Three hundred runs, fifteen wickets. What a perfect distraction test cricket is. Well worth having to be lashed to the heater for half an hour on my return to My Life in Cricket Scorecards Towers so as to mitigate the effects of a day in the teeth of the southerly “breeze”, as we Wellingtonians choose to describe the blastfreezer wind that blights our lives.
The calendar said 3 January; the pitch said St Patrick’s Day. No surprise that Angelo Mathews put New Zealand in. The toss is in international cricket in New Zealand is a meaningless formality, like asking if anybody at a wedding knows any reason why the bride and groom should not be married. This is because Brendon McCullum is, in his own words, “a useless tosser”. He is Superman. He tosses a kryptonite coin.
Tom Latham looked by some way the more secure of New Zealand’s opening pair, yet he was first out, playing at a short ball from Lakmal that he could have left alone. Hamish Rutherford scored 37 from 53 balls, but every shot is the closing scene of a soap opera, leaving you not knowing what will happen next.
Kane Williamson and Ross Taylor took New Zealand through to lunch, the verdancy of the pitch threatening more than it delivered. Is it my imagination, or is Ross Taylor getting more square on? Once or twice there he reminded me, and not in a good way, of the great CJ Tavaré, who would get full-chested against bouncy bowling.
After lunch, it was as if New Zealand’s great year of 2014 had all been a dream. Taylor started it, playing on to Pradeep. That brought in Brendon McCullum, who had been given the keys to the city of Wellington by Mayor Celia Wade-Brown at lunchtime.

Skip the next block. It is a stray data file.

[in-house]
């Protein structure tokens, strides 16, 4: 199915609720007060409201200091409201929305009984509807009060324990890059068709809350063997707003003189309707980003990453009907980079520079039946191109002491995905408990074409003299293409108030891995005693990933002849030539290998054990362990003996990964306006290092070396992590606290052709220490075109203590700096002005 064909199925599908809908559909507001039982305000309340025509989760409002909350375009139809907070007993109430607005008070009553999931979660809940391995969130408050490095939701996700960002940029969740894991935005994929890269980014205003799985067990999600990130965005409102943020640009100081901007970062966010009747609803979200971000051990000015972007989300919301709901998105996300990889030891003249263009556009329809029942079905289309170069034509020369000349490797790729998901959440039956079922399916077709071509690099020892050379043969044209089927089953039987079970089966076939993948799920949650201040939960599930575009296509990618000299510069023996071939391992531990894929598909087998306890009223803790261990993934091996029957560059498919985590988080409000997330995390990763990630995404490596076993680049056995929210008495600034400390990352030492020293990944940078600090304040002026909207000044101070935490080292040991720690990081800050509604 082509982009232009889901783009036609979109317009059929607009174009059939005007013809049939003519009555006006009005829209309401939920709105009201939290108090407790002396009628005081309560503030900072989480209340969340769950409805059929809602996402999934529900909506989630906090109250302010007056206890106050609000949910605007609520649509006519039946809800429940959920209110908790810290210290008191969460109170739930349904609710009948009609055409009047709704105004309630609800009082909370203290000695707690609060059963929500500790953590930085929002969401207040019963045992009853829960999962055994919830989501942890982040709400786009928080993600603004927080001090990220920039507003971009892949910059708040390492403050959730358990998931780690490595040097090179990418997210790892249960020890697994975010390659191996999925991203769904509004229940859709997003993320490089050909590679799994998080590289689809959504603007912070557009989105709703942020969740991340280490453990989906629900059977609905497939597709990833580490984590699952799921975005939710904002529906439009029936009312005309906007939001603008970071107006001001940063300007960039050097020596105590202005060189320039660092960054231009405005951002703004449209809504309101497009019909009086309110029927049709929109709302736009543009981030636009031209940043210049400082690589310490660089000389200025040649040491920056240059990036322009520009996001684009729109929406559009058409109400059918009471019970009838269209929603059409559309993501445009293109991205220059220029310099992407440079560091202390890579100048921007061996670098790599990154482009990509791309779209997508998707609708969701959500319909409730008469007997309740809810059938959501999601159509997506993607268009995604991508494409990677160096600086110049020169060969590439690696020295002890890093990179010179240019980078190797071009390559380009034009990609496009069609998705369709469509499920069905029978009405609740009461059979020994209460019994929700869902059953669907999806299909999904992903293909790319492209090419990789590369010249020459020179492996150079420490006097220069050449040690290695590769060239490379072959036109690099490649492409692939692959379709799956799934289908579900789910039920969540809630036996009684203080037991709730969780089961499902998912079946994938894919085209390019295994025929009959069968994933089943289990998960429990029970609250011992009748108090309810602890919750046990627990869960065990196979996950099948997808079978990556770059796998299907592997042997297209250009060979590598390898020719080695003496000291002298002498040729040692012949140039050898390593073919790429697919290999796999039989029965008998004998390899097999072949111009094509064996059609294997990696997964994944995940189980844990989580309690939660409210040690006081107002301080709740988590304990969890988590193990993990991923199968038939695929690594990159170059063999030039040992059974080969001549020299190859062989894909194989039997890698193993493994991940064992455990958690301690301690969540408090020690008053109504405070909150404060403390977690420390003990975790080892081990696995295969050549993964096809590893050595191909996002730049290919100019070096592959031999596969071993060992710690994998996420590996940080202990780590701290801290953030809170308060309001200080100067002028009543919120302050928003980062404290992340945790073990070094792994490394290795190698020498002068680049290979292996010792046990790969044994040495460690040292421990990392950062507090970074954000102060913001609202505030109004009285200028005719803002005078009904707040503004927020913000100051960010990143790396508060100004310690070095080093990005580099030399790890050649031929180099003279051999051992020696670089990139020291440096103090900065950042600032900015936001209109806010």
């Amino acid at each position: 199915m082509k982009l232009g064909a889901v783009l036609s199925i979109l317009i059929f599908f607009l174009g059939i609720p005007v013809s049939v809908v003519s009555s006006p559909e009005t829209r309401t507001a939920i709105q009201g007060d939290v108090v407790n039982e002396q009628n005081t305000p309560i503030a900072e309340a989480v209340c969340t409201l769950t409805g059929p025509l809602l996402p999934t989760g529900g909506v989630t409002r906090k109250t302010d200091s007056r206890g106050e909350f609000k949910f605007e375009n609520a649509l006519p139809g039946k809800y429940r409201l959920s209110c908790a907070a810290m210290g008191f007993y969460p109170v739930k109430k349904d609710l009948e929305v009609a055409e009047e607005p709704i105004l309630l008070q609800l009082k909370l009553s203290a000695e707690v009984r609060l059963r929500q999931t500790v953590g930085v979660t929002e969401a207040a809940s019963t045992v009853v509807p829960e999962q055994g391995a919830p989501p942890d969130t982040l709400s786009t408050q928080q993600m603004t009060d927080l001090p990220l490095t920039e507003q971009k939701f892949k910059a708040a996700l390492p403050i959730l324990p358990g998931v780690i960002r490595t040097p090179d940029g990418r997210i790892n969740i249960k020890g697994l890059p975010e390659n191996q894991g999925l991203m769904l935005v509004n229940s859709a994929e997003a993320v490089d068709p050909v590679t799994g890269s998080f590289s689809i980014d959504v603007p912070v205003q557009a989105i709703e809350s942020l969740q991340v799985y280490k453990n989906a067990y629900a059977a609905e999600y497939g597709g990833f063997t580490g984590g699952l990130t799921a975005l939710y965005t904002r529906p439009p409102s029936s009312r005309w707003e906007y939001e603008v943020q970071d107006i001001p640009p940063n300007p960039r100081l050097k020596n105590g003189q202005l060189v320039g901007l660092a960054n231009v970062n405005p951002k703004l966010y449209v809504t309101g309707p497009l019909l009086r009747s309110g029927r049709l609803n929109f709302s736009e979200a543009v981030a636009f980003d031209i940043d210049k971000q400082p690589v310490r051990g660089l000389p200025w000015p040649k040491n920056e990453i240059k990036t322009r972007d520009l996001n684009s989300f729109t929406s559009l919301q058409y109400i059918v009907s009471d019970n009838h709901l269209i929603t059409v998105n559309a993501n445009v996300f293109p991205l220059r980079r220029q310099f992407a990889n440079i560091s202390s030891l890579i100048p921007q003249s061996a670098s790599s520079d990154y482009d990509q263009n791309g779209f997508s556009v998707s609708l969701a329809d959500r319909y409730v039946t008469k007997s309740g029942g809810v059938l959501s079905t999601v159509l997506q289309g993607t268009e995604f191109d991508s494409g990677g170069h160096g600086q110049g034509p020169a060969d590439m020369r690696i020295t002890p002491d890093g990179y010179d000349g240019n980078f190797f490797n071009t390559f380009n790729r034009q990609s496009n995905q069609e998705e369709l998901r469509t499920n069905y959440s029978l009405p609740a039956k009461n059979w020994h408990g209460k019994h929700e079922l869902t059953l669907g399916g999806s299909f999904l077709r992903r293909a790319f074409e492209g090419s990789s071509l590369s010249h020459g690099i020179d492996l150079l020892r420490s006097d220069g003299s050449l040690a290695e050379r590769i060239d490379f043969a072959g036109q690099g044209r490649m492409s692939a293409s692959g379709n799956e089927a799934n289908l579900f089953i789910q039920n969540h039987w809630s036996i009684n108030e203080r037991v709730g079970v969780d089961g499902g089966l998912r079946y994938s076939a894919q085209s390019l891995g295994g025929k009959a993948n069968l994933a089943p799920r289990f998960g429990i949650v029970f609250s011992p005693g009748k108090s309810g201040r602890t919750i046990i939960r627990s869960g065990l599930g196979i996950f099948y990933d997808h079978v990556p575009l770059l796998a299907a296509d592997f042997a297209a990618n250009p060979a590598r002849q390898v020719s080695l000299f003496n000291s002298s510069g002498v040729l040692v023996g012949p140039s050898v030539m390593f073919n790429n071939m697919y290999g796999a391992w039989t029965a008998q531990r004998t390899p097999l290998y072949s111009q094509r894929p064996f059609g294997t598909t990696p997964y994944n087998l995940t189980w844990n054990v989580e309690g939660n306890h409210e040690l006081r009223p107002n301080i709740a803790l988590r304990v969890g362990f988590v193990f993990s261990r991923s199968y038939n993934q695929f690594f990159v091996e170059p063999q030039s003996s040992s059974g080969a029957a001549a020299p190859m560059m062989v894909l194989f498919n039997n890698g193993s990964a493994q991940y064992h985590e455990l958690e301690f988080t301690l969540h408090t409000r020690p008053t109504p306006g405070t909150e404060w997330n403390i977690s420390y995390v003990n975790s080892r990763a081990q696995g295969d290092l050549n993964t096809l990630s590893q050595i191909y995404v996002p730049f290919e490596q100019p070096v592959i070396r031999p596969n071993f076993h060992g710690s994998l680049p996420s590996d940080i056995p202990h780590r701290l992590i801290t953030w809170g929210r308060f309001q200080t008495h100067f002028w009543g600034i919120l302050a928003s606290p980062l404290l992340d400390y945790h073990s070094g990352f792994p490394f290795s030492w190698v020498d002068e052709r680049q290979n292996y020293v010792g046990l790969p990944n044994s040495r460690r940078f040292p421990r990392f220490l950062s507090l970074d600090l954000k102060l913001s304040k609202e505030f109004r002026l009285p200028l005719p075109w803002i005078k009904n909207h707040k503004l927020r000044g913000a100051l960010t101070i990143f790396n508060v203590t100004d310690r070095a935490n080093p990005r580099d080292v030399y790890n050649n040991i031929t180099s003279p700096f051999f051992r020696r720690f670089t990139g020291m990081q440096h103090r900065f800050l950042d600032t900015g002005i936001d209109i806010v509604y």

He was out first ball, swishing at Lakmal and playing on. I hesitate to say it, given McCullum’s current place at Richie McCaw’s right hand in the New Zealand sporting pantheon, but it was a God-awful shot to play first ball in a test match on a questionable surface.
Only 79 were added after that, and 26 of them were from proper shots by Bracewell and selected grotesqueness from Boult for the last wicket.
Sri Lanka certainly bowled better after lunch, pitching the ball up more and maintaining a stricter off-stump line, but the fact that New Zealand’s three best batsmen all played on (Williamson did so too) is evidence that the pitch was not trustworthy.
In years gone by, the fragile local sporting psyche would have been plunged into gloom by these events, but the recent run of success meant that there was keen anticipation between innings at the prospect of Boult and Southee exploiting the conditions.
The breakthrough came in the ninth over when Karunaratne edged Boult to third slip.
Kumar Sangakkara was next in. Test cricket transcends partisanship, and I was hoping to see a great batsmen make a century. That Sangakkara is a great batsman is beyond question. Only Bradman has made more double hundreds and only him, Pollock, Sutcliffe and Headley, of batsmen who have played more than 20 tests, have done so with a higher average (the admirable Allen McLaughlin of Radio Sport is to be acknowledged as the source of this information).
The Basin crowd rose to its feet for Sangakkara when he passed 12,000 runs in tests, a touching and uplifting moment.
At the other end, Silva became the fourth batsman today to play on, and with delightful quirkiness. His forward defensive sent the ball spinning into the air well above his head. He turned just in time to watch it fall on top of the bails. It was Conan Doyle’s Spedogue’s Drifter come to life.
That was Doug Bracewell’s first wicket on his return to the test team. He took two more before the close. Neil Wagner has reason to be disappointed to be dropped (not a term coaches use these days, but it’s the truth) after a good performance in Christchurch, but it shows how intense competition for places has become. “Depth” and “New Zealand cricket” may now be deployed in the same sentence for purposes other than satire.
So New Zealand won the day. But we may still be blessed with a Sangakkara century tomorrow.
And, did I mention? 1953 Wisden, $20 from the Museum at lunchtime. Perfect day.